Friday, 4 January 2013

Song of the Year : Psy vs. Carly Rae Jepsen


 It’s not much of a surprise to find two relatively new players battling it out for pop supremacy in this strange year of 2012. I wish it could have been The Black Keys vs The Black Eyed Peas but the latter mercifully didn’t attempt any studio output this year. Hell, even 40 minutes of heavy panting and burping could have easily cracked the iTunes top ten singles chart. Similarly, no one could have predicted the long shot success of Gotye’s “Somebody That I Used To Know” and FUN’s “We Are Young”. Yes, music fans wanted something “out there” though not completely out of the ordinary. We live in a culture where opening weekend box office results are the sole measure of a film’s success and where television critics fall over themselves to declare any new cable TV show the next “must see” show. In our case Psy’s “Gangnam Style” is the box office success while Carly Rae Jepsen’s “Call Me Maybe” is our must see show of the year.

  Their instant success however didn’t happen overnight. For Psy and the whole K-Pop movement it’s been several years in the making. It’s surprising that it’s taken this long since I first read about Korea’s burgeoning pop scene several years back. What’s even more surprising is that Gangnam Style is sung(!?) in Korean unlike most of his peers who pushed English versions of their songs for US consumption. Even though it had a funny dance and a silly video the most interesting aspect of the song’s success is that it was not a radio hit. Instead it was an internet phenomenon going into the record books as the most liked video on You Tube with over one billion views. We live in different times, my friends. This furthers my point that despite his meteoric “opening weekend” success Psy will have the lasting power of last year’s internet sensation. Remember, “Friday”.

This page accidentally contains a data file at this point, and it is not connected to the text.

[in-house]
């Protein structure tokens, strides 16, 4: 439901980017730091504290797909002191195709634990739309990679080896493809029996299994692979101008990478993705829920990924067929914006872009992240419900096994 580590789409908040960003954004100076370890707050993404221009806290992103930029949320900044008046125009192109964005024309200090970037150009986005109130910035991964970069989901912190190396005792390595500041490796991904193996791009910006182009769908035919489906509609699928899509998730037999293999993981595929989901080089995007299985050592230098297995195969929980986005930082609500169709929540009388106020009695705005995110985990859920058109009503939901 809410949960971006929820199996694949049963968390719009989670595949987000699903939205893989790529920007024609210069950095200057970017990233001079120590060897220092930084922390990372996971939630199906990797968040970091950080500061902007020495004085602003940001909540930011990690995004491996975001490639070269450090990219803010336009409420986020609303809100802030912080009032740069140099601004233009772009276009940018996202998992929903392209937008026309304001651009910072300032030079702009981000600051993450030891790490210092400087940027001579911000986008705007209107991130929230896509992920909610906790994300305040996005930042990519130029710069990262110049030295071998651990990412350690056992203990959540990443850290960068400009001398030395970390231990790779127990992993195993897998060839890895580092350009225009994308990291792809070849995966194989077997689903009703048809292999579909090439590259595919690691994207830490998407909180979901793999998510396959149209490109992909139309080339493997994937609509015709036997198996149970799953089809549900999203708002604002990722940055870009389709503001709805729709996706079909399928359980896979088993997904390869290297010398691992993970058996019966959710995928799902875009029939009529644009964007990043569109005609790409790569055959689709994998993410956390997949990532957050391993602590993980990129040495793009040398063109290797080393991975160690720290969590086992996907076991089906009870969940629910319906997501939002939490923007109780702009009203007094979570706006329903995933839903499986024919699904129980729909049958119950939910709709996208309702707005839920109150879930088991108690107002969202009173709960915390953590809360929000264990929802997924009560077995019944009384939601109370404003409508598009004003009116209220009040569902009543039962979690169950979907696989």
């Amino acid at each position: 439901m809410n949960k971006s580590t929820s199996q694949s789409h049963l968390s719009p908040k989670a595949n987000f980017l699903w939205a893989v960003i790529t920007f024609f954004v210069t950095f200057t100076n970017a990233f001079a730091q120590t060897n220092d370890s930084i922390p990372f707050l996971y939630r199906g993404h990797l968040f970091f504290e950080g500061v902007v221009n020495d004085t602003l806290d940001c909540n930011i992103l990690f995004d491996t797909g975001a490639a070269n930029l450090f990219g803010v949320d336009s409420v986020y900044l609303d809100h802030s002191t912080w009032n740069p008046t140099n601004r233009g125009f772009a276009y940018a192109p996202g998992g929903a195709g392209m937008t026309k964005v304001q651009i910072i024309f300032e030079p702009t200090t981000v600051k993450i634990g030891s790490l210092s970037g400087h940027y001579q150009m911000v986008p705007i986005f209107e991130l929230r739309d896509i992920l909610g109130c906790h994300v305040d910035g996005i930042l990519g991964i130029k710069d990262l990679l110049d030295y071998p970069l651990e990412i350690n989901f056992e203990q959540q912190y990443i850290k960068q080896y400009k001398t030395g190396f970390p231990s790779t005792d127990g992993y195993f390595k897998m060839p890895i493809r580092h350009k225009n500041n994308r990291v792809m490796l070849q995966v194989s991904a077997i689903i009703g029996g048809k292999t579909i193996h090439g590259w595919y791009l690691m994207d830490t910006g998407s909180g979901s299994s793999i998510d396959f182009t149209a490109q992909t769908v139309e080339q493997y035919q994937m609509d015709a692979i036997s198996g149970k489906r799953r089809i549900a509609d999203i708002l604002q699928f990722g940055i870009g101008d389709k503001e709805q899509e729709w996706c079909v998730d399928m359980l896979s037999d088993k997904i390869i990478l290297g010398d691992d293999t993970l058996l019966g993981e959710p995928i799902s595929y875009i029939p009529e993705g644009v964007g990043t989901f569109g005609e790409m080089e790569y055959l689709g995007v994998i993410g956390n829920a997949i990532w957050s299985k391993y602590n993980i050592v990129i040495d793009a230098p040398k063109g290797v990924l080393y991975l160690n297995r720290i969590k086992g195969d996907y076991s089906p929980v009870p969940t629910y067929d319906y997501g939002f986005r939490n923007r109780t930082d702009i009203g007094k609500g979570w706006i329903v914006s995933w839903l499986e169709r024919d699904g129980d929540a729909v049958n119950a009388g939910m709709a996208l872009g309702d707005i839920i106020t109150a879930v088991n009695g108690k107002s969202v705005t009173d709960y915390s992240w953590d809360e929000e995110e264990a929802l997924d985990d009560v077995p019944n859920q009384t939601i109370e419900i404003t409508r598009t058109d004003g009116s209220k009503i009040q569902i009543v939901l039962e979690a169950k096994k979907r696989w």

In Canada we’ve known Carly Rae Jepsen since she emerged in 2007 as the precocious 21 year old standout on Season 5 of Canadian Idol. Her third place finish managed to prove that sometimes a nation can recognize a 3 ring star but end up giving the whole circus away to dull eyed cowteens like Jaydee Bixbee and impotent boobs like Brian Melo. It looked like CRJ was destined to tour on the summer carnival series playing small towns like Medicine Hat and Sioux Lookout enjoying modest success and becoming another footnote in the annals of Canadian rock. No, it would have to take the blessing of the Bieber to nudge her into the bloodthirsty waters of female pop alongside conniving sharks like Ke$ha, and Nicki Minaj. She should have been eaten alive, but something happened along the way. Radio listeners and critics gave her a pass much like Kelly Clarkson a few years back. They recognized her tune simply as a decent little pop song that’s sung with no pretension or ambition. It sneaks up on you. “Call Me Maybe” was a summer necessity. You cannot deny it’s tenacity for the hook. It was easy enough to overlook lyrical nonsense like "...before you came into my life, I missed you so bad". Tweens, teens, moms, and even military personnel couldn’t resist it. Who couldn’t? Maybe only death metal fans, but then again

So what does the future hold for these two? Psy and the whole K-Pop flirtation are finished. CRJ has an even tougher hill to climb. Most likely she will not follow up on this level of success. History will probably be harsh by calling her a one hit wonder or labeling her as the “Call Me Maybe” chick. She will no doubt fall back on the summer carnival series in towns like The Pas and Wawa. Although, I could be wrong on this one. She should take my advice from this summer and hook up with the Broken Social Scene collective and make the 2013 indie album of the year. She should call them, maybe.

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